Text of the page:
Fondren, one of Jackson’s fastest-growing neighborhoods, is experiencing a boom in hotels and other development. Some of those plans, however, are causing controversy and businesses to relocate. Here are related stories.
Patel said construction has been held up at times because workers operating forklifts have had to stop for the safety of protesters in the area.
Scotta Brady told the Council she is a homeowner in Fondren who has gone to JWHO for an IUD, only to be met with angry shouts and "fetal pornographic signs." She previously owned a Fondren business, Butterfly Yoga, near JWHO.
But Kayland McCarley, who is an office manager at the Cline Pregnancy Center who works with the "sidewalk counselors" to bring women to their doors, told the Council they help dissuade women from having abortions.
'We Need Access to the Women'
"So far this year we have seen 30 women come over from the abortion clinic to our clinic after receiving referrals from people on the sidewalk," she said. "Twenty-four of those women were unsure if they wanted to have abortions. Five of those women were ... unaware that they were even in an abortion clinic. Only one of those women were confident in their decision to abort."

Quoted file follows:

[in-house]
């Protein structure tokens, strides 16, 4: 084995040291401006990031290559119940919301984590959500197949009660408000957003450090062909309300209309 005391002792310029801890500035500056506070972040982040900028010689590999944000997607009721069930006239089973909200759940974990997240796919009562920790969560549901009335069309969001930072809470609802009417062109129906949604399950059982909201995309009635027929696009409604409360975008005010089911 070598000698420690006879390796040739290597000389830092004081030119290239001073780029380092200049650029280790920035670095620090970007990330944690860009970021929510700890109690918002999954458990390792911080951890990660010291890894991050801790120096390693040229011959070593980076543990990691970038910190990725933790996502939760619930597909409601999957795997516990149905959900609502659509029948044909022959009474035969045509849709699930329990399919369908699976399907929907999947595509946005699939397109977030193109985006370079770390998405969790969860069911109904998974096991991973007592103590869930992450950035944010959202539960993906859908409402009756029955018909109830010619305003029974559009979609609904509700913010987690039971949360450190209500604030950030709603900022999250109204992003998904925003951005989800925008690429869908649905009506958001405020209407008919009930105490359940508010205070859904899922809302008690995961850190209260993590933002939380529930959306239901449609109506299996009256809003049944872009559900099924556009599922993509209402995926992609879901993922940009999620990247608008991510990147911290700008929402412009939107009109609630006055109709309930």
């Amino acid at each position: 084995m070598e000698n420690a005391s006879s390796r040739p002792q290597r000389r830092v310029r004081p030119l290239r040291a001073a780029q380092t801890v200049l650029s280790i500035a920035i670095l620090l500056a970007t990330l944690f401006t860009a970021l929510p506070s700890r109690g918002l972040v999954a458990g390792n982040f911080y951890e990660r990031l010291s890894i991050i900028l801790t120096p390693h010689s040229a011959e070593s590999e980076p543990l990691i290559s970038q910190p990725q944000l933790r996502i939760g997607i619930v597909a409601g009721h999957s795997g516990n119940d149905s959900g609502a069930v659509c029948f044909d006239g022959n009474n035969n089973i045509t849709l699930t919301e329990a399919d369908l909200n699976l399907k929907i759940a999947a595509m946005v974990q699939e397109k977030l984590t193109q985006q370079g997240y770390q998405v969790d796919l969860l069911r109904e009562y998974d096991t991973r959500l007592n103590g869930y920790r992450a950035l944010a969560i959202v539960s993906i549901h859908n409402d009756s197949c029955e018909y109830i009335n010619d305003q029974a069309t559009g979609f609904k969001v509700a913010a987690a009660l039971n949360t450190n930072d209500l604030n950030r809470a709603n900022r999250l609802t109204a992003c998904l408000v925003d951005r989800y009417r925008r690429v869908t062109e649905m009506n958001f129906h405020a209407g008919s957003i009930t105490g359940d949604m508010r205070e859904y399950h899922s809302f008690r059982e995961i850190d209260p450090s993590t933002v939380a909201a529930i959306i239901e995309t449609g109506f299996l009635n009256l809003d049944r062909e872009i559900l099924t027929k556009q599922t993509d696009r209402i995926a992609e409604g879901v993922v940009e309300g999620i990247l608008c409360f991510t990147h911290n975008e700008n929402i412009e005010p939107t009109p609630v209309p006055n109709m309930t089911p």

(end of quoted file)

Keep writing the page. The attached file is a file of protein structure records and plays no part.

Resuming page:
The Cline Pregnancy Center is a nonprofit organization in Fondren. It's one of what anti-abortion activists call "crisis pregnancy centers." The backers of groups like the Cline Center, which has registered nurses on staff, often plant them near abortion clinics and attempt to convince women to consider other options instead of abortion.
McCarley said the organization refers women to Jackson groups like the faith-based Voice of Calvary Ministries organization, which uses charity to tackle poverty-related issues with resources like food pantries; The Tower, a nonprofit that helps rehabiliate women who have been rescued from sex-trafficking situations; and Families First for Mississippi, which offers parenting classes, education assistance, help with literacy and assistance for people looking for jobs.
"I've heard things like, 'I do not want to have an abortion, I was just overwhelmed, and I thank God for those people on the sidewalk,'" McCarley said.
Jackson resident Barbara Beavers, who said she has been working as a "sidewalk counselor" for 40 years, told the council that the buffer zone would prevent her from reaching women.
"So many come to this medical facility undecided about their decision, and we can verify that by the number of women who come back to us and say thank you for being there as a witness to say, 'There is hope. There is help.' ... We need access to the women," Beavers said.
She said the buffer zone would force sidewalk counselors to have to shout more loudly in order for women to hear them.